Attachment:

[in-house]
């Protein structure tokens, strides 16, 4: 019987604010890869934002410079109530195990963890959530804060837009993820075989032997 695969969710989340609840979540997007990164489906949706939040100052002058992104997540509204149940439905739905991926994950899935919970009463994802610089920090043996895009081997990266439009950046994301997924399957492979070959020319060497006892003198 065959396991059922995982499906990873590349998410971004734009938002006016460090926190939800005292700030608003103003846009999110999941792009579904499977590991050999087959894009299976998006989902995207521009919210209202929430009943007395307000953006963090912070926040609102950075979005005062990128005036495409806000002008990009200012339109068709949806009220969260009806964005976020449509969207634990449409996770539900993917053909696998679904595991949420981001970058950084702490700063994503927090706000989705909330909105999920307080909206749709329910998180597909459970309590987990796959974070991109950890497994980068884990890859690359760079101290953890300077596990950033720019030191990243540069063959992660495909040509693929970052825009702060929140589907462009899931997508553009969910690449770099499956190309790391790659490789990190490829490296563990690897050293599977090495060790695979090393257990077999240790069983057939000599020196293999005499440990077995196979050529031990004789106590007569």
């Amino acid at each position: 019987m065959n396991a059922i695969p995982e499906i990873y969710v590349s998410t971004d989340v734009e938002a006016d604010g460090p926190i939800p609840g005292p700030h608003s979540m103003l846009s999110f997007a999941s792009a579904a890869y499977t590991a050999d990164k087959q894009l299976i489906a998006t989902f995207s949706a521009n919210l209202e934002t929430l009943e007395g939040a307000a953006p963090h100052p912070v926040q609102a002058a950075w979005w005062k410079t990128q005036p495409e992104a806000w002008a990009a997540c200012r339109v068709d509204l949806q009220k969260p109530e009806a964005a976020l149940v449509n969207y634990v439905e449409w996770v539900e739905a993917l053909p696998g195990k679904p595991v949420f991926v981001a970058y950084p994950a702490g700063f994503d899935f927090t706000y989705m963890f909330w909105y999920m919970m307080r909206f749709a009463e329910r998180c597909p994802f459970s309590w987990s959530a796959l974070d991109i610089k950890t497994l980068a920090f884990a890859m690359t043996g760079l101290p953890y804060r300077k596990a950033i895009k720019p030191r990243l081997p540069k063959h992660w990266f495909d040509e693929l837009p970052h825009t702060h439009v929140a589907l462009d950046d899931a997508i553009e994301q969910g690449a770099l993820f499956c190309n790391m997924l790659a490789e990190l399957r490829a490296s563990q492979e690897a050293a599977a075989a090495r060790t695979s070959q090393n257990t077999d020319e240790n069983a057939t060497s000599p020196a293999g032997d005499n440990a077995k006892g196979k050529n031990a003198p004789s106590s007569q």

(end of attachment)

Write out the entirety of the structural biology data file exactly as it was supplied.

[in-house]
């Protein structure tokens, strides 16, 4: 019987604010890869934002410079109530195990963890959530804060837009993820075989032997 695969969710989340609840979540997007990164489906949706939040100052002058992104997540509204149940439905739905991926994950899935919970009463994802610089920090043996895009081997990266439009950046994301997924399957492979070959020319060497006892003198 065959396991059922995982499906990873590349998410971004734009938002006016460090926190939800005292700030608003103003846009999110999941792009579904499977590991050999087959894009299976998006989902995207521009919210209202929430009943007395307000953006963090912070926040609102950075979005005062990128005036495409806000002008990009200012339109068709949806009220969260009806964005976020449509969207634990449409996770539900993917053909696998679904595991949420981001970058950084702490700063994503927090706000989705909330909105999920307080909206749709329910998180597909459970309590987990796959974070991109950890497994980068884990890859690359760079101290953890300077596990950033720019030191990243540069063959992660495909040509693929970052825009702060929140589907462009899931997508553009969910690449770099499956190309790391790659490789990190490829490296563990690897050293599977090495060790695979090393257990077999240790069983057939000599020196293999005499440990077995196979050529031990004789106590007569």
């Amino acid at each position: 019987m065959n396991a059922i695969p995982e499906i990873y969710v590349s998410t971004d989340v734009e938002a006016d604010g460090p926190i939800p609840g005292p700030h608003s979540m103003l846009s999110f997007a999941s792009a579904a890869y499977t590991a050999d990164k087959q894009l299976i489906a998006t989902f995207s949706a521009n919210l209202e934002t929430l009943e007395g939040a307000a953006p963090h100052p912070v926040q609102a002058a950075w979005w005062k410079t990128q005036p495409e992104a806000w002008a990009a997540c200012r339109v068709d509204l949806q009220k969260p109530e009806a964005a976020l149940v449509n969207y634990v439905e449409w996770v539900e739905a993917l053909p696998g195990k679904p595991v949420f991926v981001a970058y950084p994950a702490g700063f994503d899935f927090t706000y989705m963890f909330w909105y999920m919970m307080r909206f749709a009463e329910r998180c597909p994802f459970s309590w987990s959530a796959l974070d991109i610089k950890t497994l980068a920090f884990a890859m690359t043996g760079l101290p953890y804060r300077k596990a950033i895009k720019p030191r990243l081997p540069k063959h992660w990266f495909d040509e693929l837009p970052h825009t702060h439009v929140a589907l462009d950046d899931a997508i553009e994301q969910g690449a770099l993820f499956c190309n790391m997924l790659a490789e990190l399957r490829a490296s563990q492979e690897a050293a599977a075989a090495r060790t695979s070959q090393n257990t077999d020319e240790n069983a057939t060497s000599p020196a293999g032997d005499n440990a077995k006892g196979k050529n031990a003198p004789s106590s007569q």